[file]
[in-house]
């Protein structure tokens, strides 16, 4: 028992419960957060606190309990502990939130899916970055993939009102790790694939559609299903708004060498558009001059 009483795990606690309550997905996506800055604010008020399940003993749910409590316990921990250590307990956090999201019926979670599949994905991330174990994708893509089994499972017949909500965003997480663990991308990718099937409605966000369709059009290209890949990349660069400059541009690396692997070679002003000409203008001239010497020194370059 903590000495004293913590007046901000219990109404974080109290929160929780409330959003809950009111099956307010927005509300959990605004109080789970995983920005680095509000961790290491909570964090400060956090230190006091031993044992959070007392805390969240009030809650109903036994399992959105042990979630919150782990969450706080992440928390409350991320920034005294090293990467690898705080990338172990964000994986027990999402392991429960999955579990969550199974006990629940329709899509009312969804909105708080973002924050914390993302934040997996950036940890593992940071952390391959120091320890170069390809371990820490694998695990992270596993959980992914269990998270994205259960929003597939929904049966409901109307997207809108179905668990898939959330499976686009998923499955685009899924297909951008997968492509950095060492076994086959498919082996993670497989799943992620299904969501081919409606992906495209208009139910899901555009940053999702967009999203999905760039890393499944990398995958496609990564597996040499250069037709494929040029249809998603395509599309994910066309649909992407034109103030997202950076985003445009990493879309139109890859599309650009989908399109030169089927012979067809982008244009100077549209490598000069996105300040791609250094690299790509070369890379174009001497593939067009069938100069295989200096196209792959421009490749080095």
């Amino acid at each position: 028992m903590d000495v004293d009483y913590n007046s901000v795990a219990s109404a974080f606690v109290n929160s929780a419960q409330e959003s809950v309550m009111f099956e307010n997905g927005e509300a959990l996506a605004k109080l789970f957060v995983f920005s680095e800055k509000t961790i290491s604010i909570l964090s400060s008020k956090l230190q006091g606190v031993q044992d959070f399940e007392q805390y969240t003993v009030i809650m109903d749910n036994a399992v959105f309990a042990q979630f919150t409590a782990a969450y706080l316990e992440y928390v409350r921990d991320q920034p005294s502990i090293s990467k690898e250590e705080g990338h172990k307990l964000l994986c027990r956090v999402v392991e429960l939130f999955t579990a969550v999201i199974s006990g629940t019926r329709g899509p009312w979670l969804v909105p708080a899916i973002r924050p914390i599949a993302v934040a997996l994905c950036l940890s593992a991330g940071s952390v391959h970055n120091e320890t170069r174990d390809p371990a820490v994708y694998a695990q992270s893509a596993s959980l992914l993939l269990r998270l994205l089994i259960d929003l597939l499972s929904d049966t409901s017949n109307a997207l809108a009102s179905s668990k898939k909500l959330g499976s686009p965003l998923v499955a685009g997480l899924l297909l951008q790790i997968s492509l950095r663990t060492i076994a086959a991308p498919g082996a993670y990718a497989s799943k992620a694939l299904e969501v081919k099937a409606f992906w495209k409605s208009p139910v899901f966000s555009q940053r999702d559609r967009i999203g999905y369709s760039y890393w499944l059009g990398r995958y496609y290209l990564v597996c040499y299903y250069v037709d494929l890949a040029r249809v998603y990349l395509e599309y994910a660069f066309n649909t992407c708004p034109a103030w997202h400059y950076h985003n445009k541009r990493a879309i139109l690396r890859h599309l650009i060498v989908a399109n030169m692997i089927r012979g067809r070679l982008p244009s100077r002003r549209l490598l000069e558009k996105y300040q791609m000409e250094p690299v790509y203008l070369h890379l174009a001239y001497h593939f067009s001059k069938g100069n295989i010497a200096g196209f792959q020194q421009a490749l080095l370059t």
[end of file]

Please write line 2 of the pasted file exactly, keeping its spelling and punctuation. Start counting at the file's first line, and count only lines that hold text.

């Protein structure tokens, strides 16, 4: 028992419960957060606190309990502990939130899916970055993939009102790790694939559609299903708004060498558009001059 009483795990606690309550997905996506800055604010008020399940003993749910409590316990921990250590307990956090999201019926979670599949994905991330174990994708893509089994499972017949909500965003997480663990991308990718099937409605966000369709059009290209890949990349660069400059541009690396692997070679002003000409203008001239010497020194370059 903590000495004293913590007046901000219990109404974080109290929160929780409330959003809950009111099956307010927005509300959990605004109080789970995983920005680095509000961790290491909570964090400060956090230190006091031993044992959070007392805390969240009030809650109903036994399992959105042990979630919150782990969450706080992440928390409350991320920034005294090293990467690898705080990338172990964000994986027990999402392991429960999955579990969550199974006990629940329709899509009312969804909105708080973002924050914390993302934040997996950036940890593992940071952390391959120091320890170069390809371990820490694998695990992270596993959980992914269990998270994205259960929003597939929904049966409901109307997207809108179905668990898939959330499976686009998923499955685009899924297909951008997968492509950095060492076994086959498919082996993670497989799943992620299904969501081919409606992906495209208009139910899901555009940053999702967009999203999905760039890393499944990398995958496609990564597996040499250069037709494929040029249809998603395509599309994910066309649909992407034109103030997202950076985003445009990493879309139109890859599309650009989908399109030169089927012979067809982008244009100077549209490598000069996105300040791609250094690299790509070369890379174009001497593939067009069938100069295989200096196209792959421009490749080095």